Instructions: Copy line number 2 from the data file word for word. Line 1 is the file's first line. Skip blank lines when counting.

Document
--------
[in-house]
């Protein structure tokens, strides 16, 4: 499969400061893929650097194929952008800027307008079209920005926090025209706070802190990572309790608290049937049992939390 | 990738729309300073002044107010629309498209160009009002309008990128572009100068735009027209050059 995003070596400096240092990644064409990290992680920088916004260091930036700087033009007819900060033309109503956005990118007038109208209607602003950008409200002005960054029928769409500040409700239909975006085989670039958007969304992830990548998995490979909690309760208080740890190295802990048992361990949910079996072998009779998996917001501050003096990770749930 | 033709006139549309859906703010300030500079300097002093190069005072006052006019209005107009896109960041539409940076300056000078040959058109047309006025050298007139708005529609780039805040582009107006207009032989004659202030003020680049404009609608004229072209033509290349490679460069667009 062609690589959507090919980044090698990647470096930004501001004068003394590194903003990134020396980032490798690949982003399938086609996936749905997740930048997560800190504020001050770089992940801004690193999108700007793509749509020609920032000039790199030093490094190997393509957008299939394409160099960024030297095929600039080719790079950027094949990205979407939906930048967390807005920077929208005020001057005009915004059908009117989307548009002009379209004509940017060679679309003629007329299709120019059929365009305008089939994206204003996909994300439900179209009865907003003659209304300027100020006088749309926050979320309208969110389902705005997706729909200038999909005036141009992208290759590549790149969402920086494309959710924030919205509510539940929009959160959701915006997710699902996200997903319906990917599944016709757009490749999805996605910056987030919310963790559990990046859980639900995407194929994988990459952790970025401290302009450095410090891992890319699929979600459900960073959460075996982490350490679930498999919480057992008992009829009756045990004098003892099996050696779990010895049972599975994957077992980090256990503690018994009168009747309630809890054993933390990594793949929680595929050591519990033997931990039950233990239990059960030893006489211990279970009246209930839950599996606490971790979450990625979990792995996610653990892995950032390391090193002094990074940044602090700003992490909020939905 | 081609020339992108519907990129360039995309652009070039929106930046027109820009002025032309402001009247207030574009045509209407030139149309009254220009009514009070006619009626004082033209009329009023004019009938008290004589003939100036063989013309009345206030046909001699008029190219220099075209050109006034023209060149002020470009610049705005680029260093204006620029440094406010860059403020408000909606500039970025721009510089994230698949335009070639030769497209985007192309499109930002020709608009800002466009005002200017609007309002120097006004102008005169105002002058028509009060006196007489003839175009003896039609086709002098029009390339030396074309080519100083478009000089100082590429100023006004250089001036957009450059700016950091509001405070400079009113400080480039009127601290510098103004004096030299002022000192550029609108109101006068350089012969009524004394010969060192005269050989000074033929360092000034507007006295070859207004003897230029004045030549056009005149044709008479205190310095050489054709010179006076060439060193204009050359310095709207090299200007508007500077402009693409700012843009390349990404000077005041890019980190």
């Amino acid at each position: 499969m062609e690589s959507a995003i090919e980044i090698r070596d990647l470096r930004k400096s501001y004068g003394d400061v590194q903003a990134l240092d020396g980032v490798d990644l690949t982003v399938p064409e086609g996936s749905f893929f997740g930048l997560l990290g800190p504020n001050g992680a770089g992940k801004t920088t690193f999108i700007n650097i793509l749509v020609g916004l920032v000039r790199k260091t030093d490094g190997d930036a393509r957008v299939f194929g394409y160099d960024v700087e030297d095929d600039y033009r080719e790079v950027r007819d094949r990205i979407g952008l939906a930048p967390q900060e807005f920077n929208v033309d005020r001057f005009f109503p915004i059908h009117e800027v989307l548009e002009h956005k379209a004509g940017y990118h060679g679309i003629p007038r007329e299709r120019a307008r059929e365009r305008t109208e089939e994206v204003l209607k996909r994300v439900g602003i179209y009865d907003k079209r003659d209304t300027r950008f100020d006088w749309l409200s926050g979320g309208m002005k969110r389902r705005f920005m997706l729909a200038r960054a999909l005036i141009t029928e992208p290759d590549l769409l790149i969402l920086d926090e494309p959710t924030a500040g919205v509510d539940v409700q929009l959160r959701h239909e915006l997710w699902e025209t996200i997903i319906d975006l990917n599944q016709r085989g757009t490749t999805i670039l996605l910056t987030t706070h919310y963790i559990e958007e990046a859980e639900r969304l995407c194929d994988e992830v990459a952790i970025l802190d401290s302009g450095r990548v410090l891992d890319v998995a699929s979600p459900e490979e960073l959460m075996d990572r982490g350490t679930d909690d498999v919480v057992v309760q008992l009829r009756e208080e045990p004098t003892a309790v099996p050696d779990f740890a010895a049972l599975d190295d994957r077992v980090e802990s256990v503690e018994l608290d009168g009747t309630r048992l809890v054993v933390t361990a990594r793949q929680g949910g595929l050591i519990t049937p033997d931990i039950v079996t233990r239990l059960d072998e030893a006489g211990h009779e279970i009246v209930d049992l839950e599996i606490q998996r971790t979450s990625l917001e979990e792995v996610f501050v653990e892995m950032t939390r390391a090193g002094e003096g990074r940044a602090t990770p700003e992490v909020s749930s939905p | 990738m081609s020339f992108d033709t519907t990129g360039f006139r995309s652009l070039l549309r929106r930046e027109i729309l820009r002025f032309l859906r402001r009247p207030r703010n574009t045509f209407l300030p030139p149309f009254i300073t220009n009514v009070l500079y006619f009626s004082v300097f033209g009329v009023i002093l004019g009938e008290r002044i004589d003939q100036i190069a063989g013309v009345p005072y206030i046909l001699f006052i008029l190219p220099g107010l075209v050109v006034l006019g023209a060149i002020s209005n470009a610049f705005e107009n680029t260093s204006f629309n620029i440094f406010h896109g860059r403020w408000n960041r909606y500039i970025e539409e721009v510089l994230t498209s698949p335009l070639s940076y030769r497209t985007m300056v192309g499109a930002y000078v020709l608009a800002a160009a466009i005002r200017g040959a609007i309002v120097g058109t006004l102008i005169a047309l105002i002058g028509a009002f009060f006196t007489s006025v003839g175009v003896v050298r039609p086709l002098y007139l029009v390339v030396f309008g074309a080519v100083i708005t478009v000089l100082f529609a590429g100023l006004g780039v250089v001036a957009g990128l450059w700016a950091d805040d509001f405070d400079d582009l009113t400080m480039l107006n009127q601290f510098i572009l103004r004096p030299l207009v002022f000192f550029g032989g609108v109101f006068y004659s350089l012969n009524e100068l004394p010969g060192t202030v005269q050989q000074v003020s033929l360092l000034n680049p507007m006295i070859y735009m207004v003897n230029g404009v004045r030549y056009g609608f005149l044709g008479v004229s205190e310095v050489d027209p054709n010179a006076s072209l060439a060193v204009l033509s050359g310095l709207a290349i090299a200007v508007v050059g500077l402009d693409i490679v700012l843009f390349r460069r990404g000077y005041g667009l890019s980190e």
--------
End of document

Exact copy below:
């Protein structure tokens, strides 16, 4: 499969400061893929650097194929952008800027307008079209920005926090025209706070802190990572309790608290049937049992939390 | 990738729309300073002044107010629309498209160009009002309008990128572009100068735009027209050059 995003070596400096240092990644064409990290992680920088916004260091930036700087033009007819900060033309109503956005990118007038109208209607602003950008409200002005960054029928769409500040409700239909975006085989670039958007969304992830990548998995490979909690309760208080740890190295802990048992361990949910079996072998009779998996917001501050003096990770749930 | 033709006139549309859906703010300030500079300097002093190069005072006052006019209005107009896109960041539409940076300056000078040959058109047309006025050298007139708005529609780039805040582009107006207009032989004659202030003020680049404009609608004229072209033509290349490679460069667009 062609690589959507090919980044090698990647470096930004501001004068003394590194903003990134020396980032490798690949982003399938086609996936749905997740930048997560800190504020001050770089992940801004690193999108700007793509749509020609920032000039790199030093490094190997393509957008299939394409160099960024030297095929600039080719790079950027094949990205979407939906930048967390807005920077929208005020001057005009915004059908009117989307548009002009379209004509940017060679679309003629007329299709120019059929365009305008089939994206204003996909994300439900179209009865907003003659209304300027100020006088749309926050979320309208969110389902705005997706729909200038999909005036141009992208290759590549790149969402920086494309959710924030919205509510539940929009959160959701915006997710699902996200997903319906990917599944016709757009490749999805996605910056987030919310963790559990990046859980639900995407194929994988990459952790970025401290302009450095410090891992890319699929979600459900960073959460075996982490350490679930498999919480057992008992009829009756045990004098003892099996050696779990010895049972599975994957077992980090256990503690018994009168009747309630809890054993933390990594793949929680595929050591519990033997931990039950233990239990059960030893006489211990279970009246209930839950599996606490971790979450990625979990792995996610653990892995950032390391090193002094990074940044602090700003992490909020939905 | 081609020339992108519907990129360039995309652009070039929106930046027109820009002025032309402001009247207030574009045509209407030139149309009254220009009514009070006619009626004082033209009329009023004019009938008290004589003939100036063989013309009345206030046909001699008029190219220099075209050109006034023209060149002020470009610049705005680029260093204006620029440094406010860059403020408000909606500039970025721009510089994230698949335009070639030769497209985007192309499109930002020709608009800002466009005002200017609007309002120097006004102008005169105002002058028509009060006196007489003839175009003896039609086709002098029009390339030396074309080519100083478009000089100082590429100023006004250089001036957009450059700016950091509001405070400079009113400080480039009127601290510098103004004096030299002022000192550029609108109101006068350089012969009524004394010969060192005269050989000074033929360092000034507007006295070859207004003897230029004045030549056009005149044709008479205190310095050489054709010179006076060439060193204009050359310095709207090299200007508007500077402009693409700012843009390349990404000077005041890019980190």